Tracking Labels – U.S. Consumer Product Safety Commission under CPSIA


Statement of Policy: Interpretation and Enforcement of Section 103(a) of the Consumer Product Safety Improvement Act

A. Background

On August 14, 2008, the Consumer Product Safety Improvement Act (CPSIA) was enacted. It made a number of amendments to the Consumer Product Safety Act (CPSA). Section 103 of the CPSIA, entitled “Tracking Labels for Children’s Products,” mandates, in pertinent part, “distinguishing marks” on all children’s products and their packaging to enable the manufacturer and the ultimate purchaser to “ascertain” certain source and production information.1 These markings are to enable the manufacturer, retailers and the ultimate consumer to ascertain the manufacturer or private labeler, location and date of production of the product, and cohort information (batch, run number, or other identifying characteristic).2 These new requirements become effective August 14, 2009.

To gather comments and information about implementation of this program, the Commission published a Notice of Inquiry in the Federal Register on February 26, 2009, 74 Fed. Reg. 8781, and held a public forum on May 12, 2009. Comments in response to the Notice and discussions in the forum demonstrate that many questions exist about the tracking label requirement. Through this policy guidance the Commission intends to clarify its interpretation of the statutory requirements and provide guidance on how it intends to enforce Section 103 of the CPSIA. This document does not impose any additional requirements beyond those in the CPSIA, but informs the public of the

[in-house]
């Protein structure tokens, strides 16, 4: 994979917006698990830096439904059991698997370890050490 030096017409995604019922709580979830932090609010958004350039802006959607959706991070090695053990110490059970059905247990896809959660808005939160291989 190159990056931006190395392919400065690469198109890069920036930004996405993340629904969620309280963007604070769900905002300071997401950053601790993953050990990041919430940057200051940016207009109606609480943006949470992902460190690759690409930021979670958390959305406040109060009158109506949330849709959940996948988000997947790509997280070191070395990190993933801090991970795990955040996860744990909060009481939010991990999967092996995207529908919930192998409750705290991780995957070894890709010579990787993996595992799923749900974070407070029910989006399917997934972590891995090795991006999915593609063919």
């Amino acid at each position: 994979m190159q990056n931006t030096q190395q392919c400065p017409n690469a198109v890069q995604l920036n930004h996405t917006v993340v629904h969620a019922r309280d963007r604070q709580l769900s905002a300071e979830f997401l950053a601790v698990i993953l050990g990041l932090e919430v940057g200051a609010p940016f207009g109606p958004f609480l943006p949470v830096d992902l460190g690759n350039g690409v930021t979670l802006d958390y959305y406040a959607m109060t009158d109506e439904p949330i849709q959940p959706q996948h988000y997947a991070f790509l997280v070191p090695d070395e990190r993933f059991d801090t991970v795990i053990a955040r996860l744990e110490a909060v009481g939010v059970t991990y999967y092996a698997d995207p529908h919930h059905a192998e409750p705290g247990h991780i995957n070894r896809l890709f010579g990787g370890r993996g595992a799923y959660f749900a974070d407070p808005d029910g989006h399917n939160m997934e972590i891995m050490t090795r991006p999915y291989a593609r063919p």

Commission’s interpretation of the provision.

The Commission believes that the purpose of Section 103(a) is not to impose significant additional burdens on manufacturers who already make available the required information for their products, but to bring those who do not up to a higher standard. In the event of a recall, the information mandated by Section 103(a) would enhance the specificity of the product identification and lead to better awareness by the consumer. Greater specificity identifying the product will help the manufacturer narrow the scope of a recall if one is ever needed and help retailers more readily identify products that need to be removed from inventory. This greater specificity helps the manufacturer as well as the consumer.

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Statement of Policy: Interpretation and Enforcement Of Section 103(a) of the Consumer Product Safety Improvement Act